@Geoff, `r_` concatenates; or, more precisely, it translates slice objects to concatenation along each axis. I could have used `hstack` instead; that may have been less confusing. See the documentation for more information about `r_`. There is also a `c_`. – Vebjorn Ljosa Mar 24 '11 at 19:58
+1, nice one! (vs NP.where) your solution is a lot simpler (and probably faster) in the case where it's only the first occurrence of a given value in a 1D array that we need – doug Feb 14 '14 at 1:33
The latter case (finding the first index of all values) is given by `vals, locs = np.unique(t, return_index=True)` – askewchan Nov 2 at 15:39

If you're going to use this as an index into something else, you can use boolean indices if the arrays are broadcastable; you don't need explicit indices. The absolute simplest way to do this is to simply index based on a truth value.

``````other_array[first_array == item]
``````

Any boolean operation works:

``````a = numpy.arange(100)
other_array[first_array > 50]
``````

The nonzero method takes booleans, too:

``````index = numpy.nonzero(first_array == item)[0][0]
``````

The two zeros are for the tuple of indices (assuming first_array is 1D) and then the first item in the array of indices.

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to index on any criteria, you can so something like the following:

``````In [1]: from numpy import *
In [2]: x = arange(125).reshape((5,5,5))
In [3]: y = indices(x.shape)
In [4]: locs = y[:,x >= 120] # put whatever you want in place of x >= 120
In [5]: pts = hsplit(locs, len(locs[0]))
In [6]: for pt in pts:
.....:         print(', '.join(str(p[0]) for p in pt))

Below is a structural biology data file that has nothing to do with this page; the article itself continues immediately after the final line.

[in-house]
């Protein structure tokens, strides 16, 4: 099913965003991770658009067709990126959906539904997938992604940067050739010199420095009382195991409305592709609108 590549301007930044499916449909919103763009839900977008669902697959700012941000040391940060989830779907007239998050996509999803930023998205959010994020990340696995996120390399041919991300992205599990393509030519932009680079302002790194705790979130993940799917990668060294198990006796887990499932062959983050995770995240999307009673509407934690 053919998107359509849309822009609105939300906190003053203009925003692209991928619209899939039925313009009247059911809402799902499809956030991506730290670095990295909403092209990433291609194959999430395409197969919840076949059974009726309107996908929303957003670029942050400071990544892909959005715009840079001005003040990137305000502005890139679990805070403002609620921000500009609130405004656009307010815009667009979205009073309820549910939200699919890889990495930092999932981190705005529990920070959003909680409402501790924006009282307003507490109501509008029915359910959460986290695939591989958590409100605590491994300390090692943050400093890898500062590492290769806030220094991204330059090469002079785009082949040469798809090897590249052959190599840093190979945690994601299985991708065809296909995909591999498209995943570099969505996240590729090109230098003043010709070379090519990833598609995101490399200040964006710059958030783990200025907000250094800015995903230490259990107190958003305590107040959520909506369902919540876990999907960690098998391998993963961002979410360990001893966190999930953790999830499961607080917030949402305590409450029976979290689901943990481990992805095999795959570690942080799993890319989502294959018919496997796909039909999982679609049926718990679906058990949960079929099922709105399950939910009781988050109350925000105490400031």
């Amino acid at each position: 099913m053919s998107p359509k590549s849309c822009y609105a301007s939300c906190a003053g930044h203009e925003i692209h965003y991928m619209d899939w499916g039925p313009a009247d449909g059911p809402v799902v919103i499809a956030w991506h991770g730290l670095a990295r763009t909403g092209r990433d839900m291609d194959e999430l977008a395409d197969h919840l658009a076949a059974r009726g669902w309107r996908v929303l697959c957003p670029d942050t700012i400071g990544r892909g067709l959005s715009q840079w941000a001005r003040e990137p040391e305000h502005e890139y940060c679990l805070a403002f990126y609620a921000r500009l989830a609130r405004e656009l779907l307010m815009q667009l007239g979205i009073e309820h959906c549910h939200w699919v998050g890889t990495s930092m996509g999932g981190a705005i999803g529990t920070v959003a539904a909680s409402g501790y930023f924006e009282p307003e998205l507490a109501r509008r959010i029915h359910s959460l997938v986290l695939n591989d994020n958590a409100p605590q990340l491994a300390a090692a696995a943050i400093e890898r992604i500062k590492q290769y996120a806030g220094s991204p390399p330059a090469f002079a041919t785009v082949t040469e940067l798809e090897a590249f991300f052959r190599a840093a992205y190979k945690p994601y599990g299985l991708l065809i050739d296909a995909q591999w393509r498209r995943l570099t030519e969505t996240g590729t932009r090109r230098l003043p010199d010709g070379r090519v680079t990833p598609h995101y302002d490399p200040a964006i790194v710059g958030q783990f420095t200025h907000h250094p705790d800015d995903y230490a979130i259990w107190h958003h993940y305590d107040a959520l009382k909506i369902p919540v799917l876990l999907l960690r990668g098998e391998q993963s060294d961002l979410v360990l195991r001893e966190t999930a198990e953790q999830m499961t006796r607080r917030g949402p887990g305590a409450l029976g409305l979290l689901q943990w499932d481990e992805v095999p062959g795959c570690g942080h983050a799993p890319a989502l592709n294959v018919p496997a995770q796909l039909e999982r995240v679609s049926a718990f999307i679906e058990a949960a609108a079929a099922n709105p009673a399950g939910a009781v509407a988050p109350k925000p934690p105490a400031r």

4, 4, 0
4, 4, 1
4, 4, 2
4, 4, 3
4, 4, 4
``````

 and here's a quick function to do what list.index() does, except doesn't raise an exception if it's not found. beware -- this is probably very slow on large arrays. you can probably monkeypatch this on to arrays if you'd rather use it as a method.

``````def ndindex(ndarray, item):
if len(ndarray.shape) == 1:
try:
return [ndarray.tolist().index(item)]
except:
pass
else:
for i, subarray in enumerate(ndarray):
try:
return [i] + ndindex(subarray, item)
except:
pass
In [1]: ndindex(x, 103)
Out[1]: [4, 0, 3]
``````
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you can also convert a Numpy array to list in the air and get its index . for example

``````l = [1,2,3,4,5] #python list
a = numpy.array(l) #numpy array
i = a.tolist().index(2) # i will return index of 2
print i
``````

Will print 1.

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There are lots of operations in numpy that could perhaps be put together to accomplish this. This will return indices of elements equal to item:

``````numpy.nonzero(array - item)
``````

You could then take the first elements of the lists to get a single element.

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wouldn't that give the indices of all elements that are not equal to item? – Autoplectic Jan 11 '09 at 2:06
Yeah, this is close, but gives the not equals... – Alex Jan 11 '09 at 3:28